It's strange, in 2013, with only a few DVD releases left before everything is easily available to pick up for a few pounds on Amazon, to explain just how exciting this was. I'd picked up one or two video tapes of the old stories on Ebay over the years, but they were usually the ones that went cheap - and thus weren't the ones with the best of reputations. Indeed, I took a flyer for the company selling the tapes on this day and handed out a highlighted version to family members when they asked what I'd like for my birthday that year.
The War Games had been released in 1990, and then again as part of this box set in about 2002. I think it was a limited edition, but I just wasn't aware of that kind of thing back then. To me, it was simply a chance to own The War Games. This story - mores perhaps than any other - was like a Holy Grail. It's ten episodes long! It's the first introduction of the Time Lords. The Second Doctor regenerates. I could type on for a half a million words and I'd never be able to accurately tell you how thrilling the thought of owning this box set was.
But it was out of my price range. Only by about £10 or so, but still. Thankfully, it was Ben to the rescue. I'd successfully managed to get him into the stuff they were currently showing on TV with David Tennant and Billie Piper, but he had zero interest in any of the old stuff. Indeed, Ben is one of the pair I spoke of during The Tomb of the Cybermen, who'd had the audacity to laugh at the silver giants! Ben stumped up the extra cash (for which I'm still thankful, seven years on) and I purchased this magnificent set.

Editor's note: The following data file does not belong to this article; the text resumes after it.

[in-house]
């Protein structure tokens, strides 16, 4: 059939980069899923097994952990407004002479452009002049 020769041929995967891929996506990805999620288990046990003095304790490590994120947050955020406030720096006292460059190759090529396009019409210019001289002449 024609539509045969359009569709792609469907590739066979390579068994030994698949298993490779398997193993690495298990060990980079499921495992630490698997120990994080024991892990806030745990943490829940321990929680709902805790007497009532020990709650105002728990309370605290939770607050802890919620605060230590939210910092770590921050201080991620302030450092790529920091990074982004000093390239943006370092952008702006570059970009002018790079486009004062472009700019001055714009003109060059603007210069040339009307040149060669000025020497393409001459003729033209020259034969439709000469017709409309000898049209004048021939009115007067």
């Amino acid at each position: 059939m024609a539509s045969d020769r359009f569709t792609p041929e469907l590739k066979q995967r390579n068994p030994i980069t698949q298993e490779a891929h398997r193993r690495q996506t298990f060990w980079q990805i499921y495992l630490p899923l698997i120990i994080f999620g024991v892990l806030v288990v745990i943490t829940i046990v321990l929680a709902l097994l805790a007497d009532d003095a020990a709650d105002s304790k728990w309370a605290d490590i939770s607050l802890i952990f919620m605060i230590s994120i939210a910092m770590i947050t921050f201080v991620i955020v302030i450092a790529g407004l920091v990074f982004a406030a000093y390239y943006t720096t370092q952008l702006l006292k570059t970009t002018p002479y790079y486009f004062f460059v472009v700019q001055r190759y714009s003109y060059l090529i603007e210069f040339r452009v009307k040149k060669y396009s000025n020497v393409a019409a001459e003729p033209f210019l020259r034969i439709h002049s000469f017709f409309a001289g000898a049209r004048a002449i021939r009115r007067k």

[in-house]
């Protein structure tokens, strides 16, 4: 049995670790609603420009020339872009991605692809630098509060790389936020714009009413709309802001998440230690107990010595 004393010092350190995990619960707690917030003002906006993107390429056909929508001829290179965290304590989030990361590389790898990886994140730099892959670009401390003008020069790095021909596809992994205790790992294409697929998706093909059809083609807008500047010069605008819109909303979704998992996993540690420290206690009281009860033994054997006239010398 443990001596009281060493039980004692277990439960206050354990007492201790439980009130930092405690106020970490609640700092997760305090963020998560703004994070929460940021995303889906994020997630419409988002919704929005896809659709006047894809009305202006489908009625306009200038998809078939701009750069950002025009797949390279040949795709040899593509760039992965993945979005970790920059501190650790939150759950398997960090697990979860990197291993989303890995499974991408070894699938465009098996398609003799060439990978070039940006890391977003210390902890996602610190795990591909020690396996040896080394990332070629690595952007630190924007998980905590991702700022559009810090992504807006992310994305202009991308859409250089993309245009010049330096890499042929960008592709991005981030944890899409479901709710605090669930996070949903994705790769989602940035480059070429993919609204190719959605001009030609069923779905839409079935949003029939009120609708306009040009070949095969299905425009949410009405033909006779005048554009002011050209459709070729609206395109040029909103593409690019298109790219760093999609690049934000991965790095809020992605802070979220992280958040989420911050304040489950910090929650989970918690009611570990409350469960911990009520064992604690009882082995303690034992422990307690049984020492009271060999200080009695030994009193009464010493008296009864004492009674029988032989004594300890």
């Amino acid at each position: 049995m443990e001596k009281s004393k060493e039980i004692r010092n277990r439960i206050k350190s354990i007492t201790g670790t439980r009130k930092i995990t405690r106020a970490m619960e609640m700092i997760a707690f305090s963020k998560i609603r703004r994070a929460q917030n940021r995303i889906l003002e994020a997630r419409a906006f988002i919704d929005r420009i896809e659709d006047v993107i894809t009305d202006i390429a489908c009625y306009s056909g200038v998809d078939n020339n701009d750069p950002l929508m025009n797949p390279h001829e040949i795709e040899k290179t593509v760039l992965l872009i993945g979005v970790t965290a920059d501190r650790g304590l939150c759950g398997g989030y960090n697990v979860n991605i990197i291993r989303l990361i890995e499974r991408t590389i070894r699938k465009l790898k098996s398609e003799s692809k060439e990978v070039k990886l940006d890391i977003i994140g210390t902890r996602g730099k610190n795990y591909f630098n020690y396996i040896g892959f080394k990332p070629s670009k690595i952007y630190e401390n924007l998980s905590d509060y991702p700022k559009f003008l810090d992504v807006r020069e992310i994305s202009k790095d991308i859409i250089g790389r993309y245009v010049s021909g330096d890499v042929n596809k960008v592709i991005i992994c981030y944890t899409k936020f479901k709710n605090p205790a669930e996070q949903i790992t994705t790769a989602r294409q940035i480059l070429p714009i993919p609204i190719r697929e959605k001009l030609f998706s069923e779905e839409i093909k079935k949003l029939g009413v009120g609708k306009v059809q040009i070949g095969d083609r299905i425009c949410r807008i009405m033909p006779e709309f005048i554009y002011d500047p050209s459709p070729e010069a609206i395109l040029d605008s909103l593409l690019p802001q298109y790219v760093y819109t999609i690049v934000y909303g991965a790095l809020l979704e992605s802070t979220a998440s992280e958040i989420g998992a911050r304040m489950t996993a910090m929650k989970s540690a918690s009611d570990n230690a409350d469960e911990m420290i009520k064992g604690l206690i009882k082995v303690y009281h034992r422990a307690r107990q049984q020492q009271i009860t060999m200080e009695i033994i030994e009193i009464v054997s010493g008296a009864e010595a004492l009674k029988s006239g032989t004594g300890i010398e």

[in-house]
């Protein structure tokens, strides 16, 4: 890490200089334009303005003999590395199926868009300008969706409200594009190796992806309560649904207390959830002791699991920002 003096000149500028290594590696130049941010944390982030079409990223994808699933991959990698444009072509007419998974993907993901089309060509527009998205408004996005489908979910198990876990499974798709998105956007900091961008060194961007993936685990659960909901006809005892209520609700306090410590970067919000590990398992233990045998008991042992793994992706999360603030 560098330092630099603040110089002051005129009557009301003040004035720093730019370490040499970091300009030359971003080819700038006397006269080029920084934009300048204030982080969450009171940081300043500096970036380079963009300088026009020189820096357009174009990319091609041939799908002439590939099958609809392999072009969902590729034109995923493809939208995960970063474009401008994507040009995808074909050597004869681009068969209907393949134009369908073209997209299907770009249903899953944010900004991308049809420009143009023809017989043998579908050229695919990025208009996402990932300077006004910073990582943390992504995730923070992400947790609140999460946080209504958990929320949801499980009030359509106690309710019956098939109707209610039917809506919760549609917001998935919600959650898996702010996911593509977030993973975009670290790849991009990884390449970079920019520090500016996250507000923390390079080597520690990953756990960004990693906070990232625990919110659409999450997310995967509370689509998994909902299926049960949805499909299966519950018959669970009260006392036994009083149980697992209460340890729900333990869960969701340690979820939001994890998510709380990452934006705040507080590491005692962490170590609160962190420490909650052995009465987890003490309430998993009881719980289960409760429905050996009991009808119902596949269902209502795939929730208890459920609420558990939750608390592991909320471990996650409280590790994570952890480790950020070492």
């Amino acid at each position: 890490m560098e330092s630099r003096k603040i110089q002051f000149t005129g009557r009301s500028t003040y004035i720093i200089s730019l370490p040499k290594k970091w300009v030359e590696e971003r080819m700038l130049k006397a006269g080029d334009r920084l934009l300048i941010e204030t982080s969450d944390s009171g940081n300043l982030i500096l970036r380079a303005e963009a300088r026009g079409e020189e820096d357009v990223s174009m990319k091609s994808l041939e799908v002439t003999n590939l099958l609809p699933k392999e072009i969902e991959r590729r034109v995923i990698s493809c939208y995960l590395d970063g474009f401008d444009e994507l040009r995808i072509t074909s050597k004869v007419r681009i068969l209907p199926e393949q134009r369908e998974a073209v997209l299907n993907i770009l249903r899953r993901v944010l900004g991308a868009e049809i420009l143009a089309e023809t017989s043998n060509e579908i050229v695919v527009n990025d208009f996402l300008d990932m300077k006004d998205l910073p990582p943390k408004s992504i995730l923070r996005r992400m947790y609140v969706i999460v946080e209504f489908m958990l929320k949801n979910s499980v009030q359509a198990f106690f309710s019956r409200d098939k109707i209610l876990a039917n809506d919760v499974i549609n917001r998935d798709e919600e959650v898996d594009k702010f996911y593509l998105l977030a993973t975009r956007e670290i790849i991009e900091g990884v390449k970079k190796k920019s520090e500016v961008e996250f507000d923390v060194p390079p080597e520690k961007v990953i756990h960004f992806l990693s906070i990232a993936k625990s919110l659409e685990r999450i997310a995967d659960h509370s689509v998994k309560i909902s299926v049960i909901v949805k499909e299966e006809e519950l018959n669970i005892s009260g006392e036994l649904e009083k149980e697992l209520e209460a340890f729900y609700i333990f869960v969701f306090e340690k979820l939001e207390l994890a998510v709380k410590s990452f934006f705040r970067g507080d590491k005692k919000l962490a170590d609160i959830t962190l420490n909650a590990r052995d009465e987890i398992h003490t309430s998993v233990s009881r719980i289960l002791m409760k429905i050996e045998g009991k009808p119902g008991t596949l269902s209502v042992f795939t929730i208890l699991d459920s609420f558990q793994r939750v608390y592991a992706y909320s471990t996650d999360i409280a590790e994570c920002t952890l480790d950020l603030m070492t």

If anything, it made the last few hours of the day go even slower. Not only had we now been round everything there was to see at this particular day out, but now I was holding a copy of The War Games in my hands, and simply couldn't wait to get home and watch it. I explained to Ben just how important this story was to the history of the series, but I don't think he really cared. I decided that I would ration the story out; no more than one episode a day (that sounds familiar), so that I could really make the most of it. Of course, that all went out the window once I'd gotten it home and put it in the video player because it was fantastic.
And, d'you know what? It still is. I've tried something of an experiment with today's episode, because I happen to be visiting Mum's house at the exact point that I should be sitting down to watch this one. So often throughout the course of the 1960s episodes, I've commented about how different it would have looked on an old telly compared to being on my Mac screen, so today I've hooked up an old VHS player to an old telly (it's from the early 80s, but I think it's about as close as I'm going to get) and popped in the VHS. The DVD is waiting at home for me in freshly restored glory, using better prints than were available to the VHS release, but I planned to have something really insightful and fascinating to say about the process of watching the episode in this way.